Saturday, September 14, 2013

The Butler

Plot: Cecil Gaines (Forest Whitaker) saw his father shot on a cotton farm, and was taught to be a house servant by the shooter's mom. When he was older, he worked in a hotel, and then eventually joined the staff at the White House, serving Truman and all the presidents until Reagan. He was married to Gloria (Oprah Winfrey) and had two kids. One son, Earl (David Banner), became a Black Panther and later a politician. The work life of Cecil Gaines is based on the life of Eugene Allen, a former White House butler, however most aspects of his personal life are fictional.  [imdb]    [photos]

Review: The Butler tells the story of a movement, and a whole people's struggle through the story of one man. The scope of the story gives epic sweep and therefore power. Being a white guy, I experienced it in my own way. It made me think about how difficult it was to be a black person in the south immediately in the 40's, 50's and 60's. It was interesting to see the civil rights struggle through this lens. 

There apparently was a tradition of black house servants in the White House, and it is interesting that this tradition lasted so late into the 20th Century.  

I liked first 90 minutes a lot. The interesting parts were the little things in how black and white people treated each other. Whittaker's butler has so much dignity, and seems true to character. Oprah has a fine performance including some excellent physical gestures and emotional reaction; a great job for an inexperienced actress.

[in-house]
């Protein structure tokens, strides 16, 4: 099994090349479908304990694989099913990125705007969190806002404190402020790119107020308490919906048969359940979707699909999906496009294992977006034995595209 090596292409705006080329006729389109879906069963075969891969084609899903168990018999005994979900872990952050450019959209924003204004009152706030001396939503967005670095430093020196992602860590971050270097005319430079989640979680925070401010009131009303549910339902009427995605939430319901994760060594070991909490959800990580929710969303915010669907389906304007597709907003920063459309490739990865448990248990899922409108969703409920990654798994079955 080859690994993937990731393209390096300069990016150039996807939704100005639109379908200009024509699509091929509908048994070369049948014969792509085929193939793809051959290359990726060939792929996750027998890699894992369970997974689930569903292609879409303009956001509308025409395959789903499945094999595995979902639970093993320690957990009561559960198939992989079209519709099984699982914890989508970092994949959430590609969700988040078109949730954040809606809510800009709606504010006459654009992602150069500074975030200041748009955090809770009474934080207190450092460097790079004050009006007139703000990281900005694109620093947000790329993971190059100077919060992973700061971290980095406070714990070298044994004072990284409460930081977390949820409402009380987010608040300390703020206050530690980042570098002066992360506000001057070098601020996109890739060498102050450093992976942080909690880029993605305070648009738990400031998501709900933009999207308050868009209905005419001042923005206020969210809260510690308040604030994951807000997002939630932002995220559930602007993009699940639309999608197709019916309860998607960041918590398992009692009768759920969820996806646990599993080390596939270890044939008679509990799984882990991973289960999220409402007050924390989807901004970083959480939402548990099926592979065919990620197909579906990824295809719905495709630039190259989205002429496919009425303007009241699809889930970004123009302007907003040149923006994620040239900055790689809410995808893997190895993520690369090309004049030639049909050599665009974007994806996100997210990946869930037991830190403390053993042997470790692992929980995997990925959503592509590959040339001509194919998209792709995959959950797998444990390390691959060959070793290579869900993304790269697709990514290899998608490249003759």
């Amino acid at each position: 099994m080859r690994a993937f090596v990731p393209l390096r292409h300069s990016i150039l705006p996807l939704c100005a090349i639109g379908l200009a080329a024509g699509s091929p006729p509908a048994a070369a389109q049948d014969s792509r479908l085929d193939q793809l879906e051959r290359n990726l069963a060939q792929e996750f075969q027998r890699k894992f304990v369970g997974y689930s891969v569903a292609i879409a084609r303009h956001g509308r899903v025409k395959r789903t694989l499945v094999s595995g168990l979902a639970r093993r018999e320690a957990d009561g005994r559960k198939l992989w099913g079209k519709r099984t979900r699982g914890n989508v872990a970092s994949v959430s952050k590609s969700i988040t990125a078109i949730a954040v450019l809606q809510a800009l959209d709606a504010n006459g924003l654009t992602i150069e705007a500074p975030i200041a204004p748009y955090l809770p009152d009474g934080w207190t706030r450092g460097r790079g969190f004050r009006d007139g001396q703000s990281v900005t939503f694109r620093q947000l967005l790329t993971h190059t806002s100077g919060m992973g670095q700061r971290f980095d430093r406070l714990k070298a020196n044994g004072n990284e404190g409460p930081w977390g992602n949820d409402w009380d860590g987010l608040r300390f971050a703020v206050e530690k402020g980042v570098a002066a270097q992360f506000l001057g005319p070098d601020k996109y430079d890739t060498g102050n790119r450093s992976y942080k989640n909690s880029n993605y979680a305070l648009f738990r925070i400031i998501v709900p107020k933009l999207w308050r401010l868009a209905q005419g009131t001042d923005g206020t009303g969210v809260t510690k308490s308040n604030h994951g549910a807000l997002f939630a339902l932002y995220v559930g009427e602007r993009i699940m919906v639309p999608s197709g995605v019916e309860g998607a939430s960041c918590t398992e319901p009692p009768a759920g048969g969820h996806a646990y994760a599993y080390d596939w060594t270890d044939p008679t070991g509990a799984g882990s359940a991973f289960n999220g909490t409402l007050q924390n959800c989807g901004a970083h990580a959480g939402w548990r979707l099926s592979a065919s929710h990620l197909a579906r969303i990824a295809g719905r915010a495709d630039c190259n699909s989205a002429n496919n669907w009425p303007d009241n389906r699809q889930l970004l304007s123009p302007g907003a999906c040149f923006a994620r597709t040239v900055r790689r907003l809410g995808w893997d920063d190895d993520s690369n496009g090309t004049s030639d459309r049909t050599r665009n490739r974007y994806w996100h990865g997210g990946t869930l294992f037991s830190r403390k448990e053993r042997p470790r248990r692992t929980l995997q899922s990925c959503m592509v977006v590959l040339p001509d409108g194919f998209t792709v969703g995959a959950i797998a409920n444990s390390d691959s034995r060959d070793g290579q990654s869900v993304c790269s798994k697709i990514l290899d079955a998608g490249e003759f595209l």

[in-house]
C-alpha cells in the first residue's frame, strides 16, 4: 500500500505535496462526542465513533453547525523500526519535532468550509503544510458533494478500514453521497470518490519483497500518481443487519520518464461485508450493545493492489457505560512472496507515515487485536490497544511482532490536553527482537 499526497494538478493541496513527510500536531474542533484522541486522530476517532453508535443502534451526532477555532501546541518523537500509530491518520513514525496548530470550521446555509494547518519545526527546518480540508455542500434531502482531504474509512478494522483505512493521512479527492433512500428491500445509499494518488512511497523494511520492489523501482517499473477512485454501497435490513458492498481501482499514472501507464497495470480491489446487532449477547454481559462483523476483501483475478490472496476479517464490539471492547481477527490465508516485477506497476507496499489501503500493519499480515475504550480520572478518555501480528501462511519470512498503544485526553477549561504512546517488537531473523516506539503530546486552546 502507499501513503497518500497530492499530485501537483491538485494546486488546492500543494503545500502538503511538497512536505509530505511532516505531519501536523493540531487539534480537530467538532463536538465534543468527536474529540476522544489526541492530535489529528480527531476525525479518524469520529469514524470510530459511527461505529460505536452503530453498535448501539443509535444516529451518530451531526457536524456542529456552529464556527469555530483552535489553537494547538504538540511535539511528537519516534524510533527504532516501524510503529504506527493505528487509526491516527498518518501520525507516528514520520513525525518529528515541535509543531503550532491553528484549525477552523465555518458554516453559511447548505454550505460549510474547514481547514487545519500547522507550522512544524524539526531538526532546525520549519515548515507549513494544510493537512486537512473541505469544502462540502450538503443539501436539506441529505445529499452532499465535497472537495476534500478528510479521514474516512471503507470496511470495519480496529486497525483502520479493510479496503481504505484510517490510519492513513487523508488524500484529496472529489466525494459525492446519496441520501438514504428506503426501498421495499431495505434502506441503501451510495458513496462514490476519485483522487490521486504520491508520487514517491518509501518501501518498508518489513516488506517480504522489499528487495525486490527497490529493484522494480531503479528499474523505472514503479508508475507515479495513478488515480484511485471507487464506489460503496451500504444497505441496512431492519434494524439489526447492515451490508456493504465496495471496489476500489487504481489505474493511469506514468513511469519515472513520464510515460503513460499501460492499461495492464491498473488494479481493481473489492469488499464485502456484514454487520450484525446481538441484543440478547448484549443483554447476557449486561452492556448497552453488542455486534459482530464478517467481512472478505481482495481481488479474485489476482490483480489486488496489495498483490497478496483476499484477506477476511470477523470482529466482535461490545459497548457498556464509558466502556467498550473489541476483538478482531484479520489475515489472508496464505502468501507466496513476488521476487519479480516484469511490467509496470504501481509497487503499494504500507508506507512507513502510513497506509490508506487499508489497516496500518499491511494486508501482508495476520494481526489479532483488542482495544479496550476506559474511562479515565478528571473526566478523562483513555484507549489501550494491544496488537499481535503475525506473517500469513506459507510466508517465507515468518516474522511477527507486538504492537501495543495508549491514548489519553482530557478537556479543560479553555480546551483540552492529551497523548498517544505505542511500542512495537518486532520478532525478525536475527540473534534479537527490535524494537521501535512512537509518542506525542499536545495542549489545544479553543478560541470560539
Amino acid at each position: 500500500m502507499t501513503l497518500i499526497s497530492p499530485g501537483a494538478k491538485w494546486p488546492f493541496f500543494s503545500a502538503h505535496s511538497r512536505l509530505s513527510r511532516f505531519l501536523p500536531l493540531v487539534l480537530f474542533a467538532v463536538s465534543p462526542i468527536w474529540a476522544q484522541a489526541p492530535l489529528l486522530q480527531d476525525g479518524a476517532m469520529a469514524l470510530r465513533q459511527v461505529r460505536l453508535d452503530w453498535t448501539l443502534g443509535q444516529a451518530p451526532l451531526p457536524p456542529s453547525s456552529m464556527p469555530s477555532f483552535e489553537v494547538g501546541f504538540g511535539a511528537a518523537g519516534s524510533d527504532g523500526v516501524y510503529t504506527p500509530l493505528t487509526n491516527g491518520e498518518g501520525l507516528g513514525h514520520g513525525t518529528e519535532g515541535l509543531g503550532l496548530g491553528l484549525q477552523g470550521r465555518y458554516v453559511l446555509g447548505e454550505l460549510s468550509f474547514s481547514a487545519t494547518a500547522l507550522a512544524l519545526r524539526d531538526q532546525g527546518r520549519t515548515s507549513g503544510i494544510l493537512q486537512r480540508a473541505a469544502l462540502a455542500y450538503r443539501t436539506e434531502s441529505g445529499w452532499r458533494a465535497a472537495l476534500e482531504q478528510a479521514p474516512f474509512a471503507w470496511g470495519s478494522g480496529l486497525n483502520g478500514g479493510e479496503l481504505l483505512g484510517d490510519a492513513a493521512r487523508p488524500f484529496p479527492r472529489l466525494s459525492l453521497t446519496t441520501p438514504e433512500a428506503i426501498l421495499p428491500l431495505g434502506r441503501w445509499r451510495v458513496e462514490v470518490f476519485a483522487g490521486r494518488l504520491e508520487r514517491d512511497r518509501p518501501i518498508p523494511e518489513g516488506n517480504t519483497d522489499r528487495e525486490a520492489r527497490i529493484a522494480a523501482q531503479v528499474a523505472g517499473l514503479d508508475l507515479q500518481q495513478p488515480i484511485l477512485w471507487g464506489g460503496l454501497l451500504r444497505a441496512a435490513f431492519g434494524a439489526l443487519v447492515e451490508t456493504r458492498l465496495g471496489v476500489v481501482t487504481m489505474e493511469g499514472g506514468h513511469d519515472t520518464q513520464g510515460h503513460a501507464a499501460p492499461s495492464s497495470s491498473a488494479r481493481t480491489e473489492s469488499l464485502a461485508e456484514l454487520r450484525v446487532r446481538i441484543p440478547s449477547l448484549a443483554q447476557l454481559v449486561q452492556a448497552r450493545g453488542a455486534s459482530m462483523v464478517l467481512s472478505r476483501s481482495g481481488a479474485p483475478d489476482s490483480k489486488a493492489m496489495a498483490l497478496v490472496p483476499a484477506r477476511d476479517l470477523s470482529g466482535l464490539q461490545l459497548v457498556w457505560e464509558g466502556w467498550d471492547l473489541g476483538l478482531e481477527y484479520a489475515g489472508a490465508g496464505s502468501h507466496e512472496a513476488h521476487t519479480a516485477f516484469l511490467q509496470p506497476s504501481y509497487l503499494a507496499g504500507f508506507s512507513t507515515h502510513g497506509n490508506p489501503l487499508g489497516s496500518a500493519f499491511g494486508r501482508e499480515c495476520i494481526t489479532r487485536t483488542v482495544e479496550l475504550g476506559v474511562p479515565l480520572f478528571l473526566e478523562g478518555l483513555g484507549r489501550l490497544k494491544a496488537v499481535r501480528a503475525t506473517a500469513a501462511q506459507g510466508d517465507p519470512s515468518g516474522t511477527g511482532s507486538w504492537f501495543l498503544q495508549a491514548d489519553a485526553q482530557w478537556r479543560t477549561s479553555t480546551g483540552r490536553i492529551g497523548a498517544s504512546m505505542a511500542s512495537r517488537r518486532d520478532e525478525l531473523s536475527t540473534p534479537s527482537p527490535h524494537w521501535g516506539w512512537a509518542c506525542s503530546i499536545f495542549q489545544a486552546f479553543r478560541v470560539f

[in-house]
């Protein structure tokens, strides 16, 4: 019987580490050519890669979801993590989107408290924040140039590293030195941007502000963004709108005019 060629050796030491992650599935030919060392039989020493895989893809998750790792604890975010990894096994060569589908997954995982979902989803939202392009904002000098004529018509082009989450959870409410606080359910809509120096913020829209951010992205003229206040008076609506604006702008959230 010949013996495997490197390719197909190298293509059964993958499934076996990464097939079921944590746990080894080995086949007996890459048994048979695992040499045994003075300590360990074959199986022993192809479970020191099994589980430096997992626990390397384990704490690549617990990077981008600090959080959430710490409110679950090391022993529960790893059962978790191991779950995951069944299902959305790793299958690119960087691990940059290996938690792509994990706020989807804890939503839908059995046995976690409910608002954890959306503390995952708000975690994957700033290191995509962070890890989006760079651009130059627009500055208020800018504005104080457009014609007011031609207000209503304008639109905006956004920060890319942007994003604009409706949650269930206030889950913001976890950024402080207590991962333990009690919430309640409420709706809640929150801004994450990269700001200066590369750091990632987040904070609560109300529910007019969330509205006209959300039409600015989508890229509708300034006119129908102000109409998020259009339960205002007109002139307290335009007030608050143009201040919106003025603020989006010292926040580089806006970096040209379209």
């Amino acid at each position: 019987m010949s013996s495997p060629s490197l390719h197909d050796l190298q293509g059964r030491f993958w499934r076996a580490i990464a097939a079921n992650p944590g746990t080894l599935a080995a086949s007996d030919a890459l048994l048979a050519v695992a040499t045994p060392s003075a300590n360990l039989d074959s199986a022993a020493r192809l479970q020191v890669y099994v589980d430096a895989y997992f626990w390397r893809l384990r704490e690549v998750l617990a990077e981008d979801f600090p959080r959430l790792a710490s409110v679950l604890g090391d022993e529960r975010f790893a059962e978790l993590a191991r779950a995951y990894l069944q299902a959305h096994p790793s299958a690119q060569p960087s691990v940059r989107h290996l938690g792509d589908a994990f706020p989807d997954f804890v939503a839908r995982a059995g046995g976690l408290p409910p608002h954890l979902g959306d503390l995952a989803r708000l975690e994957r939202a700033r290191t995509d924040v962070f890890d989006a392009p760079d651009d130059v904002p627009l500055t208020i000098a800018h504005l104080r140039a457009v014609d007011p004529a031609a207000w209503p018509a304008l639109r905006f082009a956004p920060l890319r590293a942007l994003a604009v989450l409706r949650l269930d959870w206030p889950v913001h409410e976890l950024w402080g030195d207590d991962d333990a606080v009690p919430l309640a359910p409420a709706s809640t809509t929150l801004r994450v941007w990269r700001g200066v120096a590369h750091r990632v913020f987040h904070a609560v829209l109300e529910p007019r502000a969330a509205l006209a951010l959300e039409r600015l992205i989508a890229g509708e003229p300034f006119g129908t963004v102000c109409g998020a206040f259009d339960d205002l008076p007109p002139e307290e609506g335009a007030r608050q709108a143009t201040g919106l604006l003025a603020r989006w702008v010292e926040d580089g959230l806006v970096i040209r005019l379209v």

Writer Danny Strong wove in the Martin Luther King and the civil rights struggle using the device of an invented son. This generational aspect gave the movie a nice flow, and allowed the older generation to react to the younger. The invented character helped the story telling, and made the movie more impactful and enjoyable. On the other hand, I felt tricked when I found this fundamental aspect of the plot was fake. They should not have claimed it was based on a true story.

There are a few great visual images. The soundtrack was mostly from the period, and not very noticeable.

The tone is interesting and epic, but at the end it gets preachy, and voice-over narration is used to make sure the audience gets the points. I wish it would have ended with the same tone it started with. 

Cast: Forest Whitaker, Oprah Winfrey

Directed by: Lee Daniels

Rating: 3.0 stars: A grand story with epic sweep that makes me feel good at the end. 
More: [SPOILERS]  As mentioned, there were numerous fictional liberties taken in the screenplay. Part of the power of the movie is that it teaches history. To the extent, that the history is false, I feel cheated.

For example, the older son, who went into the Black Panthers, was fictional. The actual butler, Eugene Allen, grew up in Virginia rather than Georgia, which makes his job in DC, more understandable. The younger son did not die in Vietnam, and is still alive. There is no record that Allen asked for a raise on behalf of the staff.  

Even More: Director Lee Daniels seems to have negotiated to have his name in the title as in "Lee Daniel's The Butler", but that is not right. The writer's name can be in the title, but not the director. The director's name can be advertised on the poster with the title, or whereever the graphic designer can put it. The director did not create the movie, s/he only stages it. The screenwriter created it, thus Danny Strong's The Butler would have be OK.